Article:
Foliar spraying and cannabis
List of contents
It's inevitable that at some point, almost all cannabis cultivators will find themselves in the position of needing to apply a foliar spray of one kind or another to their plants. There are many potential reasons for this: you could be in need of a fungicide or an insecticide; or maybe you want to fertilise, correct a nutrient deficiency or just give lacklustre plants a bit of a boost.
Whatever the motive for spraying, we think it's worth doing the job properly, and there are some basic measures we should take every time to make sure we get the best possible results and avoid damaging our plants. We'll deal with these ten fundamental points first, then go on to talk in a bit more depth about foliar application afterwards.
The do's and don'ts of foliar spraying
1. Do spray in low light, if you're growing indoors, the best time will be at the beginning or end of the dark period before the lamps have fully warmed up. In outdoor cultivation, it's best to spray early in the morning or otherwise late in the evening, rather than in full sunlight and during the hottest part of the day. This avoids any burning of the leaves due to the lens effect produced when strong sunlight hits water droplets and magnifies.
2: Don't spray when it's too cold or too hot. The ideal temperature for foliar application is around 20-24ºC. In hotter temperatures, the stomata are more likely to be closed, meaning they can't absorb nutrients as effectively while spraying in cool weather can create conditions that favour fungal growth, something we most certainly want to avoid. For this reason, it's always better to spray first thing in the morning and allow the plants to dry during the day, rather than applying at the end of the day, which can leave the plants soaking wet all night long in low temperatures.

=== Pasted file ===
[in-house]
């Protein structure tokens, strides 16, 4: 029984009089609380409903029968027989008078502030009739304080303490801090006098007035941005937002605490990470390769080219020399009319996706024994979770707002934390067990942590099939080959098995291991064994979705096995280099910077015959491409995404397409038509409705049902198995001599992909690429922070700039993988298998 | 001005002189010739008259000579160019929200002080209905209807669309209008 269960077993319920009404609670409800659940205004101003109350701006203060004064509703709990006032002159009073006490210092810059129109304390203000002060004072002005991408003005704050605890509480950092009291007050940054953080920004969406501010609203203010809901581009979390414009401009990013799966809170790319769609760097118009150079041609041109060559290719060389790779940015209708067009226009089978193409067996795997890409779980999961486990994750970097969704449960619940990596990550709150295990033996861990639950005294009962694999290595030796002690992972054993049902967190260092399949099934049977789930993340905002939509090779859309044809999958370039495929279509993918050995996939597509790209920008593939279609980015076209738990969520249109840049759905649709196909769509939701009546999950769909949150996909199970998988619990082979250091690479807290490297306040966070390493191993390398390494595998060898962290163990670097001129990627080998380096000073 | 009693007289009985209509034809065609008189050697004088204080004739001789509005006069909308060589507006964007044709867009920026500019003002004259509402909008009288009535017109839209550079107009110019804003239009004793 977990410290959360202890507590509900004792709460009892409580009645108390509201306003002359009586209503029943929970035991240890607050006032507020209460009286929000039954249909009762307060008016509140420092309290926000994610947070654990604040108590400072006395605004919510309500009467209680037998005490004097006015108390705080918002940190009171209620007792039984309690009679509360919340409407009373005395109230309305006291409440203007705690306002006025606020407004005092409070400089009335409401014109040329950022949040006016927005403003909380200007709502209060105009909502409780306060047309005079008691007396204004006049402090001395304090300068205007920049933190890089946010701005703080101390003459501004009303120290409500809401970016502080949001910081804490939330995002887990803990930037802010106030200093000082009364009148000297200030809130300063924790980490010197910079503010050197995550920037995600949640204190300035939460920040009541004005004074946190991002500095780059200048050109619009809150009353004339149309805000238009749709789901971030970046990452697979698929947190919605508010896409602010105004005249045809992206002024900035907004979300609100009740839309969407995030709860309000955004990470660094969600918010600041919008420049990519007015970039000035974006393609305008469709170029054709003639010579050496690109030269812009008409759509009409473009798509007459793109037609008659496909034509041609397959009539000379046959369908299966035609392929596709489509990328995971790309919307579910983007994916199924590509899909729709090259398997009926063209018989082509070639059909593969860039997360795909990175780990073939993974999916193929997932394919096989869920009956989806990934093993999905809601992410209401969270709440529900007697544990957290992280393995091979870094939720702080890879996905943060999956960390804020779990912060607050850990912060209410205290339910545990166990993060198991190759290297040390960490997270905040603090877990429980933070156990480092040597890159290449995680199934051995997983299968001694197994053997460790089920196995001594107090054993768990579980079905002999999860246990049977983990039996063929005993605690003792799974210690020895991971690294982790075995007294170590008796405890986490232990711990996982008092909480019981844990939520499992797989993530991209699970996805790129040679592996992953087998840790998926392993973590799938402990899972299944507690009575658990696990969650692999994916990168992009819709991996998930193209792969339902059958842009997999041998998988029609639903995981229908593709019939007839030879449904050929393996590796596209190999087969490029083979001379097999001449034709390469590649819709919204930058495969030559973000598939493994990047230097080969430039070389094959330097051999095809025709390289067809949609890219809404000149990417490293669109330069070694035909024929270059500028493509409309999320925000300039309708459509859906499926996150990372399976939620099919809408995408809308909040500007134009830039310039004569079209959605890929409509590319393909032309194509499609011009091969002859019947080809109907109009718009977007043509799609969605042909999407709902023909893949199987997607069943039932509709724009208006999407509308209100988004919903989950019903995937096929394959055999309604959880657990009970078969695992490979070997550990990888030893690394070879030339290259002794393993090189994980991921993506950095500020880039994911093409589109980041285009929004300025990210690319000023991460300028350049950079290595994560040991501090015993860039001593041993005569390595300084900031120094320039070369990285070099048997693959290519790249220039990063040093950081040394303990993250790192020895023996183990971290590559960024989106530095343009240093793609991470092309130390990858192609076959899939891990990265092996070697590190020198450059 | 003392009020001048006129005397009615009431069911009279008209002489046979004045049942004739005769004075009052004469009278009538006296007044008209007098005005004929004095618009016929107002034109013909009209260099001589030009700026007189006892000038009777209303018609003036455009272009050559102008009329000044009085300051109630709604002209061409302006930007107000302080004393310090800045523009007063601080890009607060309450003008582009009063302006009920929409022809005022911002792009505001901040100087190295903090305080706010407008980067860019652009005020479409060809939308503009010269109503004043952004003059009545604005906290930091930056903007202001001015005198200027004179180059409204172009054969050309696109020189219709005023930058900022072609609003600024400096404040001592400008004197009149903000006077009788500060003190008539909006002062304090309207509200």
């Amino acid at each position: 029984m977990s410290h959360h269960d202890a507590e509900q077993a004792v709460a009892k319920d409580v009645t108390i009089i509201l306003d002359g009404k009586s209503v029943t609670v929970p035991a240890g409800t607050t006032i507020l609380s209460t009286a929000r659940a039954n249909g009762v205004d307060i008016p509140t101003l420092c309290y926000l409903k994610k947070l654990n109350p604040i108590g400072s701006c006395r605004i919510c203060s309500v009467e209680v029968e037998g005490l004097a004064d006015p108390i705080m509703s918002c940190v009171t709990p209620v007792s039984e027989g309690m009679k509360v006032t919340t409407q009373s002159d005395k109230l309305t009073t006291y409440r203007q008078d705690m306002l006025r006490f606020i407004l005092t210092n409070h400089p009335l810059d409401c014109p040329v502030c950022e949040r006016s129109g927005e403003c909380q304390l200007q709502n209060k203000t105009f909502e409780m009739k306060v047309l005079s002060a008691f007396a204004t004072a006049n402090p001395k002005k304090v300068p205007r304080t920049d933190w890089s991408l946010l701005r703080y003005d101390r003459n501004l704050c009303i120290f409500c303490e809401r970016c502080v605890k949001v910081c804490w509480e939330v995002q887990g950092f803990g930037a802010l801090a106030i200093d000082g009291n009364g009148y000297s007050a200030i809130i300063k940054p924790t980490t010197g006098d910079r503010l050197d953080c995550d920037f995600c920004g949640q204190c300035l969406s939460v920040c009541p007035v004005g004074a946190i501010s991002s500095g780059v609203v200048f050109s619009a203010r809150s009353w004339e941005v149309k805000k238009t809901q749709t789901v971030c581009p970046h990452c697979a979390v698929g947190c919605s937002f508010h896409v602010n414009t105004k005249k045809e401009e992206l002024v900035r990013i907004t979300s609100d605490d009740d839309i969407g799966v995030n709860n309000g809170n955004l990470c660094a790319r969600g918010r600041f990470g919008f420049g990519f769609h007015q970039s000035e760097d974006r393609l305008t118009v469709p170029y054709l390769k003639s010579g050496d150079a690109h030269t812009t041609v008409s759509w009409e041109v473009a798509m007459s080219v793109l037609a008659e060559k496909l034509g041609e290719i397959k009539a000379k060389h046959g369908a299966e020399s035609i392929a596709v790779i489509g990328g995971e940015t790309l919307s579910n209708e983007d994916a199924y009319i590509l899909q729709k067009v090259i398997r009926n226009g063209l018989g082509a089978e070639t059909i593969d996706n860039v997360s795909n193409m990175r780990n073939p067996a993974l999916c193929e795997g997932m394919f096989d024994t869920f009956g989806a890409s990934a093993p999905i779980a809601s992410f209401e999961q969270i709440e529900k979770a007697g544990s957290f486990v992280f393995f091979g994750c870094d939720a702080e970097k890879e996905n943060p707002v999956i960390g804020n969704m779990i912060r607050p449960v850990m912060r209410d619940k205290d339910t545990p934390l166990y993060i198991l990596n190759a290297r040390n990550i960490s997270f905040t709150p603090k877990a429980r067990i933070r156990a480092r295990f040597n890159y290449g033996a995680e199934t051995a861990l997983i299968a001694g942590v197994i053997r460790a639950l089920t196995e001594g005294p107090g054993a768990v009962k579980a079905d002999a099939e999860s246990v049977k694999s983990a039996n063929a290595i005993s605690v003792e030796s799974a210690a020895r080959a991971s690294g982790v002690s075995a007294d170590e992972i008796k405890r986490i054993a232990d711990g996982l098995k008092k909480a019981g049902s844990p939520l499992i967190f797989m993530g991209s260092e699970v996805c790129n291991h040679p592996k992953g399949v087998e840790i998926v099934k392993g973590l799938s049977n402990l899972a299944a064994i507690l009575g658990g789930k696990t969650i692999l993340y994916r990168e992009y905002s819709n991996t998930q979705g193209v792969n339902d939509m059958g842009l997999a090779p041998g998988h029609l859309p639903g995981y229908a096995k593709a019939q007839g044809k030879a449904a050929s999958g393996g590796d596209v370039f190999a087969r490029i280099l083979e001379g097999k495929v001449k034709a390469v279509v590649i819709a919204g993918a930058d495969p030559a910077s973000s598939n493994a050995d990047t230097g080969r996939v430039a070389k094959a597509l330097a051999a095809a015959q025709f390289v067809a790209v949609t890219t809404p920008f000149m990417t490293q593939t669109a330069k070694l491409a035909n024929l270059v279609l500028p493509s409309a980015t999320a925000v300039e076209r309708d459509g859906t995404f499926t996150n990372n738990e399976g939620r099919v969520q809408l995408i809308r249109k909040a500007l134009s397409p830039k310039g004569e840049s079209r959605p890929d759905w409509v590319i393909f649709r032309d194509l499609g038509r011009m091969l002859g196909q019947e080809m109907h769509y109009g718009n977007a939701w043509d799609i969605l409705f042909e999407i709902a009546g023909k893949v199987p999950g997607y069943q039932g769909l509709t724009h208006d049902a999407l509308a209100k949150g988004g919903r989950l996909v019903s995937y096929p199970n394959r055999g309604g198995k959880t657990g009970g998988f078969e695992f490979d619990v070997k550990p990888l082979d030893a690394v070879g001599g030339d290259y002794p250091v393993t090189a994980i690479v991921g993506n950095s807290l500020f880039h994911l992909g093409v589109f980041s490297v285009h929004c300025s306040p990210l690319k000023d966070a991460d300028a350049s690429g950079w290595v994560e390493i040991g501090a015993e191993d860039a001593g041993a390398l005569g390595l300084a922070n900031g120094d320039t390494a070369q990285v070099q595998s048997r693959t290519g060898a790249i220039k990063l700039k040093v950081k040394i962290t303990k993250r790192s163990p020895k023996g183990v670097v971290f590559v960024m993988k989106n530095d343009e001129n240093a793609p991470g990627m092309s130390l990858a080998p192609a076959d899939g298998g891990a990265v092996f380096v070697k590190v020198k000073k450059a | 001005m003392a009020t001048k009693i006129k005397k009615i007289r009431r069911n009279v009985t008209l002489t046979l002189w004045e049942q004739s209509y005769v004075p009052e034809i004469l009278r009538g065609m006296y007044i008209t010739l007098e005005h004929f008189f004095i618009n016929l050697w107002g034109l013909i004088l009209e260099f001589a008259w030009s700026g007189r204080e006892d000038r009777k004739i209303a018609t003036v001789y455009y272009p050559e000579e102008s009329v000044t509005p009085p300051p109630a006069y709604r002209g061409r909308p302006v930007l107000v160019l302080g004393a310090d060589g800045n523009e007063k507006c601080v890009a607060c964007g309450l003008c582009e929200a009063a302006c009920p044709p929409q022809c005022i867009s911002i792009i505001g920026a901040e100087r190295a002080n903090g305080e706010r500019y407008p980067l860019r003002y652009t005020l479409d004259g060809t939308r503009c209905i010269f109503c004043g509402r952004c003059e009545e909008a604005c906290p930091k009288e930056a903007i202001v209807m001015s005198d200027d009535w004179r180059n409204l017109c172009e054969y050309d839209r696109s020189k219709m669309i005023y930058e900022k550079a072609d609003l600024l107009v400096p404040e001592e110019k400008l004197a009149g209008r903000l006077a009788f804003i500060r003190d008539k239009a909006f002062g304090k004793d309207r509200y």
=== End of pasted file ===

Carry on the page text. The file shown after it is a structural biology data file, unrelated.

3. Don't spray in rainy weather, in high wind or with the ventilation running. Rain will obviously wash away, or at best dilute your spray solution, thus reducing its effectiveness. Save your solution and wait for the rain to pass before spraying. Windy conditions or powerful fans indoors will carry much of your spray mist away from the plants, meaning not only a waste of solution but more importantly, an ineffective application with incomplete coverage. In a light wind outdoors, stand upwind while spraying to minimise contact with the product and let the wind carry the mist towards the pants. Always be aware of your surroundings and other people, pets, etc. when spraying.
4. Do spray the whole plant, paying particular attention to the undersides of the leaves, where the stomata are located. In addition to being able to take in nutrients via the stomata, plants are also able, to a lesser extent, to absorb through the epidermis on the upper side of the leaf as well as the stems and stalks.